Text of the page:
They serve breakfasts that are famous in the U.P state , Bedvi poori and spicy Aloo with Jalebis as one of the combinations.This is very typical of the breakfasts in North India. He wants to popularise this kind of breakfast in Jaipur by capturing the taste buds of the young crowd who are ready to experiment.The bedvi puris , very much similar to the ones I tasted in Chandini chowk,were prepared with whole wheat flour and semolina flavoured with kasuri methi (dried fenugreek) . They are deep fried and are quite filling.The potato curry which is spicy complements it beautifully.I actually thought I was back in Shyam Sweets in Chandini Chowk !
Bedvi pooris and spicy potatoes
They have a menu comprising of combination meals, like potato curry with kachori and sooji halwa(semolina pudding) , chole bhatura( chickpeas with fried bread), matar samosa( peas samosa - a triangle shaped pastry),imartis( thick jalebis)all prepared in Ghee and of course their special Kulhad Chai(tea in an eartherware pot) .I told him I would try these on my next trip!
His employees were smiling away preparing the breakfast fare..the jalebis were quickly fried and dipped in sugar syrup .They were small in size, thin and crisp..just the way I like it.
I thanked Rohit for being a great host and I really do hope young entrepreneurs and risk takers like him are successful in whatever they do.
We had a sumptuous breakfast at home , the puris were divine and they complemented the spicy potato curry perfectly.One did not need any other dish and we topped it off with the small , crisp jalebis .Wow! what a treat! I did miss my grandmother since she was the one who would feed me jalebis with warm milk at her home in Mussoorie!
Our next stop was the famous Hawa Mahal , Palace of the Winds , built by the Great Maharaja Jai Singh, to see the wonder of the architecture and simplicity of the monument.
City of gates and chowks
Outside this wonder, was a small cart selling Daal pakoras(lentil fritters), matchless to any had so far.The owner was Santosh Aggarwal , who has been selling these in this area for over 30 years.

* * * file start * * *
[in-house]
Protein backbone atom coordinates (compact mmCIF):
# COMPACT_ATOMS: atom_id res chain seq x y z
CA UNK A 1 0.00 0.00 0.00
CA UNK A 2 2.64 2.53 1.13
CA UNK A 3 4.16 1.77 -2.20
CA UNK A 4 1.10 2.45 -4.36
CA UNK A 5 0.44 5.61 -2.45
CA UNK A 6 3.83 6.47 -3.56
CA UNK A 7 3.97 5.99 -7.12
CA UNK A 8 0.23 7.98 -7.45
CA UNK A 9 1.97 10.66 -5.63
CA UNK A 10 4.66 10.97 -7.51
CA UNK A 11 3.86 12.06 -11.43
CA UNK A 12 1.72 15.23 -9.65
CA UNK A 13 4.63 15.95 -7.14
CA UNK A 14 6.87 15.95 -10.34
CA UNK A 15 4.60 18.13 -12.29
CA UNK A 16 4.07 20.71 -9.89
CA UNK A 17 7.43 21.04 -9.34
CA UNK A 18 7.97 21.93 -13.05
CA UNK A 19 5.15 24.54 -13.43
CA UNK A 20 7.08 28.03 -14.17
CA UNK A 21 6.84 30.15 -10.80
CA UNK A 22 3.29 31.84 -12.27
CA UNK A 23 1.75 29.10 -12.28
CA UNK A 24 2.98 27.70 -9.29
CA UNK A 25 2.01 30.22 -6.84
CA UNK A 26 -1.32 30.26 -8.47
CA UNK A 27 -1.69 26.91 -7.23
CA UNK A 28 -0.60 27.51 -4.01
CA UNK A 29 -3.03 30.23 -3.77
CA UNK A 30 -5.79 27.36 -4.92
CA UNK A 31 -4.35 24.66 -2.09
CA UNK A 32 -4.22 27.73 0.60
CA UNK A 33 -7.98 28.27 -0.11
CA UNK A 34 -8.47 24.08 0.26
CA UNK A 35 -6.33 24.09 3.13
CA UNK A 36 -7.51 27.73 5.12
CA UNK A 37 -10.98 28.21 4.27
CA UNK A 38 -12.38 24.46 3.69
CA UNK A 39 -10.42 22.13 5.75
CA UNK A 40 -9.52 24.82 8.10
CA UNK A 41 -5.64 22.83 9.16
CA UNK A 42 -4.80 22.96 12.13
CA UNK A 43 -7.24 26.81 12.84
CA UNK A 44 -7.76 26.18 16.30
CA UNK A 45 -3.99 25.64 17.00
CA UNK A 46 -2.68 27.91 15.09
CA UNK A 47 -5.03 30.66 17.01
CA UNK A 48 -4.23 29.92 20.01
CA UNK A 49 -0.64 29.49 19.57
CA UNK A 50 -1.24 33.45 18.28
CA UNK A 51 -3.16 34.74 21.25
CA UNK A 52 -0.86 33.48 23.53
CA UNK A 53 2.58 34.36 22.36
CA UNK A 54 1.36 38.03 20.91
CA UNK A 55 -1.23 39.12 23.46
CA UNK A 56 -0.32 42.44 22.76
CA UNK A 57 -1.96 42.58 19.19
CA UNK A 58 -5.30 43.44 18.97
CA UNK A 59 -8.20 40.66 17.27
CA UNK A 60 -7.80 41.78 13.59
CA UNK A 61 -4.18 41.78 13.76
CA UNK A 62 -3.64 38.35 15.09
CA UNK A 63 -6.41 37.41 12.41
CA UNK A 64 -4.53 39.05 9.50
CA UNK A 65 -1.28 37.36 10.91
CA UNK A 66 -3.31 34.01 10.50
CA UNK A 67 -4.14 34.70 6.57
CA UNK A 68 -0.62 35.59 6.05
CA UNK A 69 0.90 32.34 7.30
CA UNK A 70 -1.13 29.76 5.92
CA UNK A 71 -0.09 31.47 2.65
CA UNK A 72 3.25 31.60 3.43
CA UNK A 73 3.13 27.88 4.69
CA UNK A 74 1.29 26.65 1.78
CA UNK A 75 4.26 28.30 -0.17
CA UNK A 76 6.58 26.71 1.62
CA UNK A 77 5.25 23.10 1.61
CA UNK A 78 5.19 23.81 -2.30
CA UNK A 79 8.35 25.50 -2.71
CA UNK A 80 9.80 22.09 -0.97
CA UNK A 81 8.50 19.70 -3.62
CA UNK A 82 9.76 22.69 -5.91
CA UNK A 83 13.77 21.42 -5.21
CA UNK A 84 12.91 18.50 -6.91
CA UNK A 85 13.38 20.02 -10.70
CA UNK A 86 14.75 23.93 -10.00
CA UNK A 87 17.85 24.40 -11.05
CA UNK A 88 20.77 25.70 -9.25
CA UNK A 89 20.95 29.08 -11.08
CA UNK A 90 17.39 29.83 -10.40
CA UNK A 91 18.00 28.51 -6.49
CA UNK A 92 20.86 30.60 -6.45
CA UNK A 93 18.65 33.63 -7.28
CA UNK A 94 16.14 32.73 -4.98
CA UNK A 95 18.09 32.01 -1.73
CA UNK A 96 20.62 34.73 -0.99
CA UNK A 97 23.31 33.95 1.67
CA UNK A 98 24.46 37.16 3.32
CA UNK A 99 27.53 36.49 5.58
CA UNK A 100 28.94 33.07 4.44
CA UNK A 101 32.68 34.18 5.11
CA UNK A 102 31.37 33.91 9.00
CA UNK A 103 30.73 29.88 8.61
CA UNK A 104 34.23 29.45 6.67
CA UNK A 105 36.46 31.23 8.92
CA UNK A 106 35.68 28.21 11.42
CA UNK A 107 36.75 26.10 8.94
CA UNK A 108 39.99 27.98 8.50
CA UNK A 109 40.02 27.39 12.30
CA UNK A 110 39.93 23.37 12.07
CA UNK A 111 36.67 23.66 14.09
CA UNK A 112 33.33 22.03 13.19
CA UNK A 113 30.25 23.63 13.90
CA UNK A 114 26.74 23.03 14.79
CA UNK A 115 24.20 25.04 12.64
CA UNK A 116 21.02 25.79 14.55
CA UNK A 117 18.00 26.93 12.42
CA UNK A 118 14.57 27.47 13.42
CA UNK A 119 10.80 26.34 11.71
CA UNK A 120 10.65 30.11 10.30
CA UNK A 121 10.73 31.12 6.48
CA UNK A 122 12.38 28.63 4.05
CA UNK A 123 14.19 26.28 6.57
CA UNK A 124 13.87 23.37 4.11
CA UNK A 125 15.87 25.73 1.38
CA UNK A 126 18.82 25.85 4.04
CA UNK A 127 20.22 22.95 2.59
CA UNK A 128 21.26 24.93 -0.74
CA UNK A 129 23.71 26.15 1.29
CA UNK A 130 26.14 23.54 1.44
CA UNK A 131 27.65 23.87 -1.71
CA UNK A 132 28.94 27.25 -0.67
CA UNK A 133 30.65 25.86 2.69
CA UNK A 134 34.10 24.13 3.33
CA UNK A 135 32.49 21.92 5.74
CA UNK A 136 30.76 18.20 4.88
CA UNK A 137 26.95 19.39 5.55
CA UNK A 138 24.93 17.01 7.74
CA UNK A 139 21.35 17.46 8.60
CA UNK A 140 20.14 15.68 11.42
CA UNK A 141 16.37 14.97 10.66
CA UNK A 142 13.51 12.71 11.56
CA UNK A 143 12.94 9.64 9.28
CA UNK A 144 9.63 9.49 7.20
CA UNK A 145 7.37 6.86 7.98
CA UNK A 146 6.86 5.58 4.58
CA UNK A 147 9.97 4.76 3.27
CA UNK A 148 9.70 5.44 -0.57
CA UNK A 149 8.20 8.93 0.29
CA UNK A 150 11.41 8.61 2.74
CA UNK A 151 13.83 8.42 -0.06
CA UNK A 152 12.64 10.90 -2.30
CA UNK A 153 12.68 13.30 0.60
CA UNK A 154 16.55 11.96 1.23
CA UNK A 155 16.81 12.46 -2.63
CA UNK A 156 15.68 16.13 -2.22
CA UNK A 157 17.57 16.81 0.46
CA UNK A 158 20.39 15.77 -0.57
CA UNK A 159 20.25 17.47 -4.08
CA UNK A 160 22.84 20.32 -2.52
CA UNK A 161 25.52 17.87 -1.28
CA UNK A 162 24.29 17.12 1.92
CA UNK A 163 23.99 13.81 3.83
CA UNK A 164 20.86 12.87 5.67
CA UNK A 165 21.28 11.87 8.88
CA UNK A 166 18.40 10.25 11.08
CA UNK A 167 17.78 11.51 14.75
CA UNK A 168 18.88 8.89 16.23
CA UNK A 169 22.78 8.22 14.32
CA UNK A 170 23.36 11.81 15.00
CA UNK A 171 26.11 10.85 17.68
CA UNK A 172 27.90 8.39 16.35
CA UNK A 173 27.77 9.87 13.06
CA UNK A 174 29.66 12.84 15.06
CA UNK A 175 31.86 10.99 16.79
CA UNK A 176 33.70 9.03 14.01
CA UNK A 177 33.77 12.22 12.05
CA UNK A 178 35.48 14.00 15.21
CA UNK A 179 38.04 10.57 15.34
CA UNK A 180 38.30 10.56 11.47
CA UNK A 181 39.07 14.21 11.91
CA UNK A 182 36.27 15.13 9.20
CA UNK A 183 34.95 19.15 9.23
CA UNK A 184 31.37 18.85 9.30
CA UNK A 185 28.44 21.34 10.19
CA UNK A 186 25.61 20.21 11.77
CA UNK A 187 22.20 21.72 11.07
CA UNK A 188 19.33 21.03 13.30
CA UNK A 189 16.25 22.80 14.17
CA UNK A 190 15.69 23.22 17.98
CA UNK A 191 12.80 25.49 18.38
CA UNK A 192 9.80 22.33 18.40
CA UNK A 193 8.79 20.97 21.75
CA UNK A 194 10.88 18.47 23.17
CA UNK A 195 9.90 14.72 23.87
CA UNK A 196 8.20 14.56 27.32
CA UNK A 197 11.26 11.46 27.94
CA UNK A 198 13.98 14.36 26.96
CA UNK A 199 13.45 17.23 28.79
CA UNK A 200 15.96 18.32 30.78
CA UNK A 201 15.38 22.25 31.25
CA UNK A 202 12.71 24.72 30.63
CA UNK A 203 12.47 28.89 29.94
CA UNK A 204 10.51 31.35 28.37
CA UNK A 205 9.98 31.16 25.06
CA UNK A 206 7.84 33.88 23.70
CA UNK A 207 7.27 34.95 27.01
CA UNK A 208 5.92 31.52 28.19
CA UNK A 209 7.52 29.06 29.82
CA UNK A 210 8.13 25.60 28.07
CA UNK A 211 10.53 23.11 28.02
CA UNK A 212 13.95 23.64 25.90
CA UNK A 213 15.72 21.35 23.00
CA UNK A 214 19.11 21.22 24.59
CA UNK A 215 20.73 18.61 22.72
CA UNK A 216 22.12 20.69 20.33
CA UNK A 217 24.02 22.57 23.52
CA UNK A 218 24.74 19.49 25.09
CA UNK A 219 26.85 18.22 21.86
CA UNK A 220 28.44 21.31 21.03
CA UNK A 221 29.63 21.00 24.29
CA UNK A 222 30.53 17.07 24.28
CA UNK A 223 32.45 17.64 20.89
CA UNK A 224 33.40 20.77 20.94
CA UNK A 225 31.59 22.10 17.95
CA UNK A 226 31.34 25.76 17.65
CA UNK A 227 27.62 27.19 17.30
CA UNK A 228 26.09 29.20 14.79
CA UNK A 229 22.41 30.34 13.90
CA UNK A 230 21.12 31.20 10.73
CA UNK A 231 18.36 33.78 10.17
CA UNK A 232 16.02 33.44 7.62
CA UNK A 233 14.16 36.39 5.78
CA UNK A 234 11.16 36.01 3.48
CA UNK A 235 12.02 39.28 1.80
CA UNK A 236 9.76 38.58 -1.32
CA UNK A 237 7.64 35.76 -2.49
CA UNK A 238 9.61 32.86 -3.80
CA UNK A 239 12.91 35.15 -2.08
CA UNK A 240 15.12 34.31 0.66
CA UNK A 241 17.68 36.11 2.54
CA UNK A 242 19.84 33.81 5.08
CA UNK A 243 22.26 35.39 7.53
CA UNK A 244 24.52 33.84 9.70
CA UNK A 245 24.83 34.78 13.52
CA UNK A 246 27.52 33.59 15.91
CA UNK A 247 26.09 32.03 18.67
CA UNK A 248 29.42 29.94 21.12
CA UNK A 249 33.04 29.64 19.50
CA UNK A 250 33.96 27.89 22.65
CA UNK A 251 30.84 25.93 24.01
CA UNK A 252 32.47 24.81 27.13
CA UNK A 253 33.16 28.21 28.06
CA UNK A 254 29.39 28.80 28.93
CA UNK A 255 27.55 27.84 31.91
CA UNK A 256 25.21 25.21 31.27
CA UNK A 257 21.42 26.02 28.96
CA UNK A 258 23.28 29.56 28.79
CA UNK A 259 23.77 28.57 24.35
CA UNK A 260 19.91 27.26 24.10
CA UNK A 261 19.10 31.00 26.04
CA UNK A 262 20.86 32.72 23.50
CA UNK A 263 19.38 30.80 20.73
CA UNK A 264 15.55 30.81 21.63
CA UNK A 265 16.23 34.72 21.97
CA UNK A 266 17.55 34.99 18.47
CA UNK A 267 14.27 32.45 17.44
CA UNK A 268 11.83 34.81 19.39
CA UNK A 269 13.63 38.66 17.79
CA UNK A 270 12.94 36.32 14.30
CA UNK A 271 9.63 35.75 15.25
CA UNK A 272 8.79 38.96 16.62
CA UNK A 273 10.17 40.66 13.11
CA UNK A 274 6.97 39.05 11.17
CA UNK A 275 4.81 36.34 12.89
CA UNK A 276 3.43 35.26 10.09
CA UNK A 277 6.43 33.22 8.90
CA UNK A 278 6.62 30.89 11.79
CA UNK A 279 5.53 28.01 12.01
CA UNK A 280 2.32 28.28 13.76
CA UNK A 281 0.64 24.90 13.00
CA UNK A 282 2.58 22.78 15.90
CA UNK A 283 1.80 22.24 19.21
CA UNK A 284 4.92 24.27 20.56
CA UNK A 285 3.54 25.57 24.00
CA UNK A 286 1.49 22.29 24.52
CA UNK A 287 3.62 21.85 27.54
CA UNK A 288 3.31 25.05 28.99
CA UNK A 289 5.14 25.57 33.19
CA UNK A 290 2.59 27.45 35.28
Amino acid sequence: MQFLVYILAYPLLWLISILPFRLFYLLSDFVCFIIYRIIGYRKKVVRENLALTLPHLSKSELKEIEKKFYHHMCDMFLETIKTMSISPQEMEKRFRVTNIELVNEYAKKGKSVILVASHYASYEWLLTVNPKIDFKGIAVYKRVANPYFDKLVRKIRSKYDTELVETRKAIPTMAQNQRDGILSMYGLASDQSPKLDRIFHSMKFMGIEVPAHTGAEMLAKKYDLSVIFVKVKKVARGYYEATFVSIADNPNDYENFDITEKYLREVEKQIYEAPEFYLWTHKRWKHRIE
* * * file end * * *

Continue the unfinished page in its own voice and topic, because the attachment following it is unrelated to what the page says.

Hawa Mahal..Palace of the Winds
Passers by and tourists have been savouring his pakoras for years! Made with moong daal, flavoured with garlic, onions, spices , fried in his big Kadai and kept separately, half done . When an order is placed , he would fry these fully so that it took no time to dish out! They were hot and crisp and placed in a newspaper to soak out the extra oil.
A must try if you do visit Jaipur.
His cart is directly outside the temple situated at the corner , a few mts away from Hawa Mahal.
Santosh Aggarwal and his perfect pakoras
Views while eating the daal pakoras
Our next stop was a very famous Ladoo wala. In Jaipur as in rest of India, people do love their sweets. I am really impressed at the focus of the food places here who sell only 1 or 2 products and master it.
One such shop was the Bhagat Mishtan Bhandaar whose has been delighting customers since five generations with his unique and famous ladoos.The owner now still sits at the till and is very proud of his legacy.
Bhagat Mishtan Bhandar, the best ladoos in Jaipur
When you enter this shop, it has very little mithai (sweets) kept at the counter , but these kind of sweets are not found anywhere else and the quality is by far very superior than any I have had.
It is famous for its Doodh ke ladoos (milk and ghee),the Choguna ladoo, which means 4 times sweeter than normal, is a boondi ladoo,which is darker and has thick boondis(small fried gramflour balls) , Besan ladoos(made of gram flour), Kalakand (milk based), Shakar Para (deep fried sugar and flour sticks), Malai Bara, also known as Balushahi (crispy fried sweet on the outside and soft on the inside much like a glazed doughnut in terms of its ingredients),all unique in their flavour using quality ingredients. So I packed a whole box full that could be tasted at home.